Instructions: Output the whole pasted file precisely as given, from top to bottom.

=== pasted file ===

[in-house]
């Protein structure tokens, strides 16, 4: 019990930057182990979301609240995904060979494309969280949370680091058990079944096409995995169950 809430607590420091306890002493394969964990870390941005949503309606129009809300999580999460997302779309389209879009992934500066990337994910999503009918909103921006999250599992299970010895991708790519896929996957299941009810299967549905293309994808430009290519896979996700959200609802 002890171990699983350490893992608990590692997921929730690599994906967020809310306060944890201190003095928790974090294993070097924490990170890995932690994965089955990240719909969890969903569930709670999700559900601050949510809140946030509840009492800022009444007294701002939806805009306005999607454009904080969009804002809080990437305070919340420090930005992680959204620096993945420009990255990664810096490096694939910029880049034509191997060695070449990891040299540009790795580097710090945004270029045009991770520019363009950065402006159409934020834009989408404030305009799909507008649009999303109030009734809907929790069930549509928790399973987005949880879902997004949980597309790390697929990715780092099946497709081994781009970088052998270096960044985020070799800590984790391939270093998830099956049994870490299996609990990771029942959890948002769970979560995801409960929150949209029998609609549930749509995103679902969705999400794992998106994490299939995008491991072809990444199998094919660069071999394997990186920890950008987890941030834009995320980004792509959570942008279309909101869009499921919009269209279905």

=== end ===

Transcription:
[in-house]
């Protein structure tokens, strides 16, 4: 019990930057182990979301609240995904060979494309969280949370680091058990079944096409995995169950 809430607590420091306890002493394969964990870390941005949503309606129009809300999580999460997302779309389209879009992934500066990337994910999503009918909103921006999250599992299970010895991708790519896929996957299941009810299967549905293309994808430009290519896979996700959200609802 002890171990699983350490893992608990590692997921929730690599994906967020809310306060944890201190003095928790974090294993070097924490990170890995932690994965089955990240719909969890969903569930709670999700559900601050949510809140946030509840009492800022009444007294701002939806805009306005999607454009904080969009804002809080990437305070919340420090930005992680959204620096993945420009990255990664810096490096694939910029880049034509191997060695070449990891040299540009790795580097710090945004270029045009991770520019363009950065402006159409934020834009989408404030305009799909507008649009999303109030009734809907929790069930549509928790399973987005949880879902997004949980597309790390697929990715780092099946497709081994781009970088052998270096960044985020070799800590984790391939270093998830099956049994870490299996609990990771029942959890948002769970979560995801409960929150949209029998609609549930749509995103679902969705999400794992998106994490299939995008491991072809990444199998094919660069071999394997990186920890950008987890941030834009995320980004792509959570942008279309909101869009499921919009269209279905």